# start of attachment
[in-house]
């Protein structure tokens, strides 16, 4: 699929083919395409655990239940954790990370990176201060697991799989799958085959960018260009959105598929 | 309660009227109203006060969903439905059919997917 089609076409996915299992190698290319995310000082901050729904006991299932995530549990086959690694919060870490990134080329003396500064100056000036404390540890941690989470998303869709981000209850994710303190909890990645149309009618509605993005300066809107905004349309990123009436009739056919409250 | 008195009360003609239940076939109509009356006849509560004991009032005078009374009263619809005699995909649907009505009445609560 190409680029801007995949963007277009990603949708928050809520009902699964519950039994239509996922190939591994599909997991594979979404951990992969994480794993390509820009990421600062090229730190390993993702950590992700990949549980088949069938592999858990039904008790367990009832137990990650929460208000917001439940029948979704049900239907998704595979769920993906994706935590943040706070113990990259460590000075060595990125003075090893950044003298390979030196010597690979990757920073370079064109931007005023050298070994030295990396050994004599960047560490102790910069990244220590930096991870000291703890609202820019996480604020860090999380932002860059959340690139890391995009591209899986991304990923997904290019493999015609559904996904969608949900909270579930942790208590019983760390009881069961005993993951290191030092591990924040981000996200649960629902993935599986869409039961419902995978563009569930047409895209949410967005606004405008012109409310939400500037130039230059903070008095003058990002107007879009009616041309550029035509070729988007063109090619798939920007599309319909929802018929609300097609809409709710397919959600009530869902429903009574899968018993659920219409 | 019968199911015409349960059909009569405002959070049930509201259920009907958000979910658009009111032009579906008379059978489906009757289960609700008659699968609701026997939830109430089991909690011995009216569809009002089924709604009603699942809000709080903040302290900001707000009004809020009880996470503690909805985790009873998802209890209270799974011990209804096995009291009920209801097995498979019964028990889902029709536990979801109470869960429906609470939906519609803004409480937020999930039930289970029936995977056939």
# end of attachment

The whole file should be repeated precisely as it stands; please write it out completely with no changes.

[in-house]
């Protein structure tokens, strides 16, 4: 699929083919395409655990239940954790990370990176201060697991799989799958085959960018260009959105598929 | 309660009227109203006060969903439905059919997917 089609076409996915299992190698290319995310000082901050729904006991299932995530549990086959690694919060870490990134080329003396500064100056000036404390540890941690989470998303869709981000209850994710303190909890990645149309009618509605993005300066809107905004349309990123009436009739056919409250 | 008195009360003609239940076939109509009356006849509560004991009032005078009374009263619809005699995909649907009505009445609560 190409680029801007995949963007277009990603949708928050809520009902699964519950039994239509996922190939591994599909997991594979979404951990992969994480794993390509820009990421600062090229730190390993993702950590992700990949549980088949069938592999858990039904008790367990009832137990990650929460208000917001439940029948979704049900239907998704595979769920993906994706935590943040706070113990990259460590000075060595990125003075090893950044003298390979030196010597690979990757920073370079064109931007005023050298070994030295990396050994004599960047560490102790910069990244220590930096991870000291703890609202820019996480604020860090999380932002860059959340690139890391995009591209899986991304990923997904290019493999015609559904996904969608949900909270579930942790208590019983760390009881069961005993993951290191030092591990924040981000996200649960629902993935599986869409039961419902995978563009569930047409895209949410967005606004405008012109409310939400500037130039230059903070008095003058990002107007879009009616041309550029035509070729988007063109090619798939920007599309319909929802018929609300097609809409709710397919959600009530869902429903009574899968018993659920219409 | 019968199911015409349960059909009569405002959070049930509201259920009907958000979910658009009111032009579906008379059978489906009757289960609700008659699968609701026997939830109430089991909690011995009216569809009002089924709604009603699942809000709080903040302290900001707000009004809020009880996470503690909805985790009873998802209890209270799974011990209804096995009291009920209801097995498979019964028990889902029709536990979801109470869960429906609470939906519609803004409480937020999930039930289970029936995977056939």